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Researchers Document and Nurture Development of a Language:Rare Opportunity Presented to Witness Human Capacity for Communication
Newark, N.J. -- When Judy Shepard-Kegl was asked by the Nicaraguan government in 1985 to assist with the development of educational programs for deaf children, she had no idea she actually would be given the opportunity to witness and document the birth of a language.
A linguist at the Center for Molecular and Behavioral Neuroscience at the Newark campus of Rutgers University, Shepard-Kegl had assumed the country had a well developed sign language. But when she arrived in Nicaragua, what she found instead was a group of deaf children who were in the process of developing a sign language of their own. The country, it turned out, had no formal sign language or tradition of signing.
"This is the first time a spoken or signed language has been documented while it was coming into being," says Shepard-Kegl, who over the last decade has been working with deaf individuals in Nicaragua as they develop and teach this newly emerged signed language. This summer, Shepard-Kegl hopes to join her husband, James Shepard-Kegl, in Nicaragua to assist with running a school for the deaf they helped to start.
Through her experiences, Shepard-Kegl and the others who have helped her have had the rare opportunity to study just how deeply ingrained is the human capacity for language. Linguists long have theorized that language, like seeing, is an innate human trait that only needs to be stimulated to gain expression. Linguist Noam Chomsky of the Massachusetts Institute of Technology, who first put forth the theory in the 1960s, argues that even if input is minimal, the human trait for language is so strong, it will manifest itself, says Shepard-Kegl. That is exactly what she found.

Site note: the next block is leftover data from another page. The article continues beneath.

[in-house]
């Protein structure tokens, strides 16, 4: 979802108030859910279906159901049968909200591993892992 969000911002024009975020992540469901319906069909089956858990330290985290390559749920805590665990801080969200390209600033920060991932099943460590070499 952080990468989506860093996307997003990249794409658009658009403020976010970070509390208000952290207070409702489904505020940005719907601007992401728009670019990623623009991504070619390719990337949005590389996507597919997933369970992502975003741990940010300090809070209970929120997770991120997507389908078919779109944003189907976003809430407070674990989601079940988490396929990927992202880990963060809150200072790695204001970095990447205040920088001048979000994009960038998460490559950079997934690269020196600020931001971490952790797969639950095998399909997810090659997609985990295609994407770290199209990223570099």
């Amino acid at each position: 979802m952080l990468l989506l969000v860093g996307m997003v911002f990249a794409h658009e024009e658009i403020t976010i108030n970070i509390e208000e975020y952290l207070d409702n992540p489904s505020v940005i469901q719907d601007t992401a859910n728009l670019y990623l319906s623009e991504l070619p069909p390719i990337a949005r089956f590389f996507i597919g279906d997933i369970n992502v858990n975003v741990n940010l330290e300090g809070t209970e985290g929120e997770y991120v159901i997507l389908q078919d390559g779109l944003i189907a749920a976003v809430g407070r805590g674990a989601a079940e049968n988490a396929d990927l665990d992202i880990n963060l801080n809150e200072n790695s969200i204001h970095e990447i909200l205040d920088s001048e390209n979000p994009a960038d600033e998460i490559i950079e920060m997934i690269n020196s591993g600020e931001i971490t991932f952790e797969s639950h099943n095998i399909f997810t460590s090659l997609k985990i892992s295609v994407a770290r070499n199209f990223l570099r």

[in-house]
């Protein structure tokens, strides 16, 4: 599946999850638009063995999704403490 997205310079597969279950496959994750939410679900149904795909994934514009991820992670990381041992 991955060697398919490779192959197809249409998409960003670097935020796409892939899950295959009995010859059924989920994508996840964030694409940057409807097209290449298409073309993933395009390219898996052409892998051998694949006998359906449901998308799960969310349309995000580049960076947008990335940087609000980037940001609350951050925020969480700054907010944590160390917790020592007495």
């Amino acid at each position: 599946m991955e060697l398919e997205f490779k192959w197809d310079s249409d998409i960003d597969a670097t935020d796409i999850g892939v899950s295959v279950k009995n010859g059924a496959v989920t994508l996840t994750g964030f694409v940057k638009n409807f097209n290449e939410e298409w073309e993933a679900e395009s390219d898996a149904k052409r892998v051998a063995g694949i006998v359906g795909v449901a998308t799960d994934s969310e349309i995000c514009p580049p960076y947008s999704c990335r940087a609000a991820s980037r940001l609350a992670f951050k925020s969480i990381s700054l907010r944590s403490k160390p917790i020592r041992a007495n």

Prior to the educational reforms of the Sandinistas government, deaf children remained isolated -- since few schools existed even for hearing children. With congenital forms of deafness being rare in Nicaragua, deaf children had little, if any, contact with other deaf people. Their communication was limited to hearing family members and neighbors using "home signs," a made-up system of gestures. Once the Sandinistas started developing schools, however, groups of deaf children were brought together for the first time, and a language began to develop.
Shepard-Kegl's first arrival in the country was at a vocational school called Villa Libertad in Managua which had numerous deaf children as students, including a group of teenage girls. The deaf students attended classes taught by hearing teachers who had no knowledge of sign language. The gestures being used by the teenage girls aroused the curiosity of the school staff, who asked Shepard-Kegl to interpret what they meant, so she began to document and record their signs. The signs the girls had developed were based on the physical characteristics of objects and people, rather than on any alphabet, and was a rather crude, or a "pidgin," form of language. Yet when Shepard-Kegl began working with a younger group of deaf children, she discovered a much richer, more complex and coherent language.
That finding, however, was not a surprise, she says. Linguists have theorized that for language to develop fully, appropriate stimuli need to occur during the peak learning years before puberty, explains Shepard-Kegl. "After that, the window closes," she says.